# An Introduction to Complex Analysis and the Laplace Transform

## Vladimir Eiderman

- 392 pages
- English
- ePUB (mobile friendly)
- Available on iOS & Android

# An Introduction to Complex Analysis and the Laplace Transform

## Vladimir Eiderman

## About This Book

The aim of this comparatively short textbook is a sufficiently full exposition of the fundamentals of the theory of functions of a complex variable to prepare the student for various applications. Several important applications in physics and engineering are considered in the book.

This thorough presentation includes all theorems (with a few exceptions) presented with proofs. No previous exposure to complex numbers is assumed. The textbook can be used in one-semester or two-semester courses.

In one respect this book is larger than usual, namely in the number of detailed solutions of typical problems. This, together with various problems, makes the book useful both for self- study and for the instructor as well.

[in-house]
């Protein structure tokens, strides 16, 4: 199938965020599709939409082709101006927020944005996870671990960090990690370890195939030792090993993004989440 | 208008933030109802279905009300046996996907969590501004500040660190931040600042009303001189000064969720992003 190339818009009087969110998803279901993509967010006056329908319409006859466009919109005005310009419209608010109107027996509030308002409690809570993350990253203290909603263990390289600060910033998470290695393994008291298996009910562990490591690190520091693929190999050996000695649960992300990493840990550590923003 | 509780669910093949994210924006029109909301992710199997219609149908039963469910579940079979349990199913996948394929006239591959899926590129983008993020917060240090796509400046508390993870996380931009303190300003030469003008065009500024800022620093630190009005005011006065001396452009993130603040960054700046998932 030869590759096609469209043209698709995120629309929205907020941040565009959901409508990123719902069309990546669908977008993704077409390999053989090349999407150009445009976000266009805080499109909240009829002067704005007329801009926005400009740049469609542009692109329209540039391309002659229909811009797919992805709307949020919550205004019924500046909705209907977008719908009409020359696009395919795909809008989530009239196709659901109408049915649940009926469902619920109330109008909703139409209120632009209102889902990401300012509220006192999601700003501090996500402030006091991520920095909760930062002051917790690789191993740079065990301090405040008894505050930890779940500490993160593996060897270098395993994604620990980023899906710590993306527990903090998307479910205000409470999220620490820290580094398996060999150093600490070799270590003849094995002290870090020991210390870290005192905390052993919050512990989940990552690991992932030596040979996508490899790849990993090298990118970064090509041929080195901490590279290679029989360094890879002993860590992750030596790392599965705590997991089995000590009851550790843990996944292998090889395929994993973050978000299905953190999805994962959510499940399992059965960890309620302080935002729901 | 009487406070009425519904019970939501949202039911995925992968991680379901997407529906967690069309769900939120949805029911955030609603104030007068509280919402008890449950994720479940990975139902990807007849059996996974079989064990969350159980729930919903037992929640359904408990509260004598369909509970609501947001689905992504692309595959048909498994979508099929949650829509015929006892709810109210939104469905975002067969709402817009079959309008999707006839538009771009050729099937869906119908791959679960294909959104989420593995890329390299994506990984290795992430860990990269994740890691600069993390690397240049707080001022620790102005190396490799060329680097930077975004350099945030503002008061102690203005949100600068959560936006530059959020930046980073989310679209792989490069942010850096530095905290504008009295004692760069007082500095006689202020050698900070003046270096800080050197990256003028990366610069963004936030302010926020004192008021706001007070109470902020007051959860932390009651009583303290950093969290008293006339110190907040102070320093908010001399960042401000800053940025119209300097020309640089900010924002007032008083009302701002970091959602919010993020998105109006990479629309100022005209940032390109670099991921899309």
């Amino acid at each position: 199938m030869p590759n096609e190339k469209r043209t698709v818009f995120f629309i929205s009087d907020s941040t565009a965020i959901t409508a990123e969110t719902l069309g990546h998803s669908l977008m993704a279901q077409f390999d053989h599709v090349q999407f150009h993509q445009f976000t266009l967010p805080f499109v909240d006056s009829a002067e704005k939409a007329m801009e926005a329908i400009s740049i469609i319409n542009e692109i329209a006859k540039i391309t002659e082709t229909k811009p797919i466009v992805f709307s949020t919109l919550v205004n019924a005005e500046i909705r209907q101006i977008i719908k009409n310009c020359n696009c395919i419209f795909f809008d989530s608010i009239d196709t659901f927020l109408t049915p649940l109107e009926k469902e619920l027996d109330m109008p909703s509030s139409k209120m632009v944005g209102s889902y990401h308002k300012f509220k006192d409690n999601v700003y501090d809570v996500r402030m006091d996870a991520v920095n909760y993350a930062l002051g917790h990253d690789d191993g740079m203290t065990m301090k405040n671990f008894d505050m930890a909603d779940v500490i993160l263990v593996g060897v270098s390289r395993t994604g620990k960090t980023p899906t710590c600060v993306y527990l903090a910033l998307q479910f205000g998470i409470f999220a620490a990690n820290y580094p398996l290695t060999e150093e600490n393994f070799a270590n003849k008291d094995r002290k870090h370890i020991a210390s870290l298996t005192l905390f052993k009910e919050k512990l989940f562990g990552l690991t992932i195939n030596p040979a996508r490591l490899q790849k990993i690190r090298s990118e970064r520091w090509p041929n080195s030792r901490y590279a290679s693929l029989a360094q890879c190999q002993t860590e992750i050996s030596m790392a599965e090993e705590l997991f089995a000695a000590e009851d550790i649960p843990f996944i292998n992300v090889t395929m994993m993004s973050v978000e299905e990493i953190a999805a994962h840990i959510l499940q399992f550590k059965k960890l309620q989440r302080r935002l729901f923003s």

A specific point of the book is the inclusion of the Laplace transform. These two topics are closely related. Concepts in complex analysis are needed to formulate and prove basic theorems in Laplace transforms, such as the inverse Laplace transform formula. Methods of complex analysis provide solutions for problems involving Laplace transforms.

Complex numbers lend clarity and completion to some areas of classical analysis. These numbers found important applications not only in the mathematical theory, but in the mathematical descriptions of processes in physics and engineering.

## Frequently asked questions

## Information

# 1Complex Numbers and Their Arithmetic

## 1.1 Complex Numbers

*complex numberz*is an ordered pair $(x,y)$ of real numbers

*x*and

*y*. That $(x,y)$ is an

*ordered pair*means that if $x\overline{)=}y$ then $(x,y)$ is distinct from $(y,x)$; in other words not just the values of

*x*and

*y*are important in identifying the pair, but also the order in which they are listed.

*x*of the complex number $z=(x,y)$ is called the

*real part*of

*z*and is denoted by $x=\text{Rez}$; the second component

*y*is called the

*imaginary part*of

*z*and is denoted by $y=\text{Imz}$. The terms ârealâ and âimaginaryâ harken back to the uncomfortable early history of the theory of complex numbers; it is plain to us nowadays that the first coordinate of the point

*z*is no more real than the second.